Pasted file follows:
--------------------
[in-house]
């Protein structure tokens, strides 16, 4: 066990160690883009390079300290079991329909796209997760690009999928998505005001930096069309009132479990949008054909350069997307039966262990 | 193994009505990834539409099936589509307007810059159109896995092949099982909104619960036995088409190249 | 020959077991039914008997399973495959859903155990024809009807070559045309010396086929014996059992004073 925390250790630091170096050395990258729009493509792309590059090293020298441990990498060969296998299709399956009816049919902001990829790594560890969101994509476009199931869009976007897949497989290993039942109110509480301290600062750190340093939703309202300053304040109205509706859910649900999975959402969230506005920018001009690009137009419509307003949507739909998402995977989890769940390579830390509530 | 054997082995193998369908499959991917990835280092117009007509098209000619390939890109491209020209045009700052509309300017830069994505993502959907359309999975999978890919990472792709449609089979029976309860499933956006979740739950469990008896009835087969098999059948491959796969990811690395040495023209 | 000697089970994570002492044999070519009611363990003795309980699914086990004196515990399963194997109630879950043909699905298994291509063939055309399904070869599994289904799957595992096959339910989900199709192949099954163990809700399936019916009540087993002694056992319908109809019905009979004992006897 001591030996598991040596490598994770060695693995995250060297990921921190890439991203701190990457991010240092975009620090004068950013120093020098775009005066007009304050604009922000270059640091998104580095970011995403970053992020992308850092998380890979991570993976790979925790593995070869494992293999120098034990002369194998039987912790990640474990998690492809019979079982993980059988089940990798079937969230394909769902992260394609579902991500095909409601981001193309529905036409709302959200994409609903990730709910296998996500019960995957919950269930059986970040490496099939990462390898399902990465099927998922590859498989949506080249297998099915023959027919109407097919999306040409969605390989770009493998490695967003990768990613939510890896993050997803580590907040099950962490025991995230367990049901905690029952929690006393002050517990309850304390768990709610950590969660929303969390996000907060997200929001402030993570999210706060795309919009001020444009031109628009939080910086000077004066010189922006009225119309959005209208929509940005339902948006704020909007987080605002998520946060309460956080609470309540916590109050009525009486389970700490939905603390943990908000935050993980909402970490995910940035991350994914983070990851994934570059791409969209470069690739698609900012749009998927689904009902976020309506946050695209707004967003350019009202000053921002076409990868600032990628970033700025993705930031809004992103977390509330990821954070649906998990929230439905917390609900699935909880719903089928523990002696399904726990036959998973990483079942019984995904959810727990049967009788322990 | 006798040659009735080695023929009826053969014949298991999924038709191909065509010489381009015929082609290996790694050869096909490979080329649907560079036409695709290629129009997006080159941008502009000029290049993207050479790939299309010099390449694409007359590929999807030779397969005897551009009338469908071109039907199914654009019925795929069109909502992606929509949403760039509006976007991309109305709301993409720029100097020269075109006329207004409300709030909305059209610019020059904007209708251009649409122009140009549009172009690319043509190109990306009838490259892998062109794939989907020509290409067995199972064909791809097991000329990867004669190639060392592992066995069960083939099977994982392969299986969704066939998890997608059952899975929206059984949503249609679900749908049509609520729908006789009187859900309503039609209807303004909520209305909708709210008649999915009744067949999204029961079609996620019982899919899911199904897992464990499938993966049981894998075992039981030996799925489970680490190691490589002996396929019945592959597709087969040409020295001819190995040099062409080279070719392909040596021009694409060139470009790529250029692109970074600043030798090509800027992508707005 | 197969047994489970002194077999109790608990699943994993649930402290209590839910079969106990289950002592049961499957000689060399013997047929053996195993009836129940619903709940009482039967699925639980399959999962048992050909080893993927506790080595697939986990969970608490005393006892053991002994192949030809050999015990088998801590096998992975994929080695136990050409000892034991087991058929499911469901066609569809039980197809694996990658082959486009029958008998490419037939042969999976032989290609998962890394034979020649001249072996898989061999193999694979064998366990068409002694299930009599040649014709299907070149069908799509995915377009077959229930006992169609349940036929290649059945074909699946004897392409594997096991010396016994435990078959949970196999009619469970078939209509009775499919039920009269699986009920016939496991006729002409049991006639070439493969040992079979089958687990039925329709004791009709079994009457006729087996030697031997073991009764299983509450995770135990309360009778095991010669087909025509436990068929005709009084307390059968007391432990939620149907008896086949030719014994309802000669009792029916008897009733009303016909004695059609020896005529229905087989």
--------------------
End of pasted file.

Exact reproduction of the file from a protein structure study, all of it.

[in-house]
């Protein structure tokens, strides 16, 4: 066990160690883009390079300290079991329909796209997760690009999928998505005001930096069309009132479990949008054909350069997307039966262990 | 193994009505990834539409099936589509307007810059159109896995092949099982909104619960036995088409190249 | 020959077991039914008997399973495959859903155990024809009807070559045309010396086929014996059992004073 925390250790630091170096050395990258729009493509792309590059090293020298441990990498060969296998299709399956009816049919902001990829790594560890969101994509476009199931869009976007897949497989290993039942109110509480301290600062750190340093939703309202300053304040109205509706859910649900999975959402969230506005920018001009690009137009419509307003949507739909998402995977989890769940390579830390509530 | 054997082995193998369908499959991917990835280092117009007509098209000619390939890109491209020209045009700052509309300017830069994505993502959907359309999975999978890919990472792709449609089979029976309860499933956006979740739950469990008896009835087969098999059948491959796969990811690395040495023209 | 000697089970994570002492044999070519009611363990003795309980699914086990004196515990399963194997109630879950043909699905298994291509063939055309399904070869599994289904799957595992096959339910989900199709192949099954163990809700399936019916009540087993002694056992319908109809019905009979004992006897 001591030996598991040596490598994770060695693995995250060297990921921190890439991203701190990457991010240092975009620090004068950013120093020098775009005066007009304050604009922000270059640091998104580095970011995403970053992020992308850092998380890979991570993976790979925790593995070869494992293999120098034990002369194998039987912790990640474990998690492809019979079982993980059988089940990798079937969230394909769902992260394609579902991500095909409601981001193309529905036409709302959200994409609903990730709910296998996500019960995957919950269930059986970040490496099939990462390898399902990465099927998922590859498989949506080249297998099915023959027919109407097919999306040409969605390989770009493998490695967003990768990613939510890896993050997803580590907040099950962490025991995230367990049901905690029952929690006393002050517990309850304390768990709610950590969660929303969390996000907060997200929001402030993570999210706060795309919009001020444009031109628009939080910086000077004066010189922006009225119309959005209208929509940005339902948006704020909007987080605002998520946060309460956080609470309540916590109050009525009486389970700490939905603390943990908000935050993980909402970490995910940035991350994914983070990851994934570059791409969209470069690739698609900012749009998927689904009902976020309506946050695209707004967003350019009202000053921002076409990868600032990628970033700025993705930031809004992103977390509330990821954070649906998990929230439905917390609900699935909880719903089928523990002696399904726990036959998973990483079942019984995904959810727990049967009788322990 | 006798040659009735080695023929009826053969014949298991999924038709191909065509010489381009015929082609290996790694050869096909490979080329649907560079036409695709290629129009997006080159941008502009000029290049993207050479790939299309010099390449694409007359590929999807030779397969005897551009009338469908071109039907199914654009019925795929069109909502992606929509949403760039509006976007991309109305709301993409720029100097020269075109006329207004409300709030909305059209610019020059904007209708251009649409122009140009549009172009690319043509190109990306009838490259892998062109794939989907020509290409067995199972064909791809097991000329990867004669190639060392592992066995069960083939099977994982392969299986969704066939998890997608059952899975929206059984949503249609679900749908049509609520729908006789009187859900309503039609209807303004909520209305909708709210008649999915009744067949999204029961079609996620019982899919899911199904897992464990499938993966049981894998075992039981030996799925489970680490190691490589002996396929019945592959597709087969040409020295001819190995040099062409080279070719392909040596021009694409060139470009790529250029692109970074600043030798090509800027992508707005 | 197969047994489970002194077999109790608990699943994993649930402290209590839910079969106990289950002592049961499957000689060399013997047929053996195993009836129940619903709940009482039967699925639980399959999962048992050909080893993927506790080595697939986990969970608490005393006892053991002994192949030809050999015990088998801590096998992975994929080695136990050409000892034991087991058929499911469901066609569809039980197809694996990658082959486009029958008998490419037939042969999976032989290609998962890394034979020649001249072996898989061999193999694979064998366990068409002694299930009599040649014709299907070149069908799509995915377009077959229930006992169609349940036929290649059945074909699946004897392409594997096991010396016994435990078959949970196999009619469970078939209509009775499919039920009269699986009920016939496991006729002409049991006639070439493969040992079979089958687990039925329709004791009709079994009457006729087996030697031997073991009764299983509450995770135990309360009778095991010669087909025509436990068929005709009084307390059968007391432990939620149907008896086949030719014994309802000669009792029916008897009733009303016909004695059609020896005529229905087989």